Help with pipes, buffering and pseudoterminals

Nobody nobody at nowhere.invalid
Fri Apr 10 16:18:32 CEST 2015

On Mon, 06 Apr 2015 21:13:41 -0700, Daniel Ellis wrote:

> As for the question ptys and C, no, I have no experience in that area.
> I've read a bit on the master/slave stuff, but I'm still finding it
> confusing.  The manpage for pty states that it creates a "pair" of virtual
> devices, one master and one slave.  It doesn't seem like these are simple
> file descriptors for stdin, stdout, and stderr, given that there is only
> one for the master and one for the slave, so I'm really not understanding
> what it means for these devices to be created.

A pseudo-tty (pty) is a pair of devices: master and slave. Opening
either of these devices will return a file descriptor. The devices can be
(and usually are) opened read-write (O_RDWR), yielding a descriptor which
can be both read and written to (unlike a pipe).

Typical usage is that the parent process opens the master device while the
child process opens the slave device and dup2()s the descriptor to
descriptors 0,1,2 (the child process is typically the leader of a new
session, meaning that the slave will become its controlling terminal). The
child then exec()s some program.

Whatever data the parent writes to the master, the child will receive when
it reads from the slave, and vice versa. So the pair of devices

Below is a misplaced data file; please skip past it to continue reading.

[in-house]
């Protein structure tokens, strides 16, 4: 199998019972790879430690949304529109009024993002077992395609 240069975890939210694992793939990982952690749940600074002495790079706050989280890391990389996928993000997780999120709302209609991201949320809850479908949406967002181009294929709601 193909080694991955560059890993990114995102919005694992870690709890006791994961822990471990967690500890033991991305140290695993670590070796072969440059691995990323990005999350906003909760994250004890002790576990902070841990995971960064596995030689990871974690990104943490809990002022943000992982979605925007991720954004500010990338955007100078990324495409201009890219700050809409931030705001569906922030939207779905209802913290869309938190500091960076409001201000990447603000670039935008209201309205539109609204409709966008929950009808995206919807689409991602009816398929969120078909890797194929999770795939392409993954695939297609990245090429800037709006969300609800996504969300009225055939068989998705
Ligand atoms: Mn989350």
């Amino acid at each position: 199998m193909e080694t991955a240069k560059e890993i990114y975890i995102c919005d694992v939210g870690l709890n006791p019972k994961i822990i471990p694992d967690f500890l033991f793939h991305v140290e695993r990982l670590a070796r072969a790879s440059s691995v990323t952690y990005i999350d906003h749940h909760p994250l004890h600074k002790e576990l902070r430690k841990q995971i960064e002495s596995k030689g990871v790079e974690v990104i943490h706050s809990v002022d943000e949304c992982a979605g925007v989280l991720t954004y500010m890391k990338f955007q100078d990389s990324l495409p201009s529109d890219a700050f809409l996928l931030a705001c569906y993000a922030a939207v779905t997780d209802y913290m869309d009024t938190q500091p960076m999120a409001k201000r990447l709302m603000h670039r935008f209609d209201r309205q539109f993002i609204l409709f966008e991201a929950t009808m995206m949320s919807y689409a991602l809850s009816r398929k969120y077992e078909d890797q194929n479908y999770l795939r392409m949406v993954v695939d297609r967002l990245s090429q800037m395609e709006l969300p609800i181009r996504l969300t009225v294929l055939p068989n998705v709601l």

collectively behave somewhat like a socket pair or a bidirectional pipe.
Except that the slave side "looks like" a tty, i.e. isatty() will return
1, tcsetattr() etc will work on it, input characters (sent from master to
slave) will be processed (backspace, Ctrl-C, Ctrl-Z, etc), and so on.

The main use for a pseudo-tty is for emulating a terminal, where the
emulation is either a GUI program (xterm etc) or a network connection
(telnet, ssh, etc). Using it to change the default buffering of
stdin/stdout/stdout stderr is something of a hack (and a rather complex
one), but it works.

There are two distinct mechanisms for implementing pseudo-ttys.

The BSD way is to have static device nodes for both master and slave devices.
The program attempts to open the master devices /dev/pty[p-za-z][0-9a-f]
in order (i.e. /dev/ptyp0 is first) until one succeeds. The corresponding
slave device has the same name but with "tty" instead of "pty".

The SysV way is to open /dev/ptmx. The returned descriptor is for a new 
master device. The slave is dynamically created within the /dev/pts
pseudo-filesystem; its name can be obtained by using the ptsname()

The Python pty module should take care of this for you.

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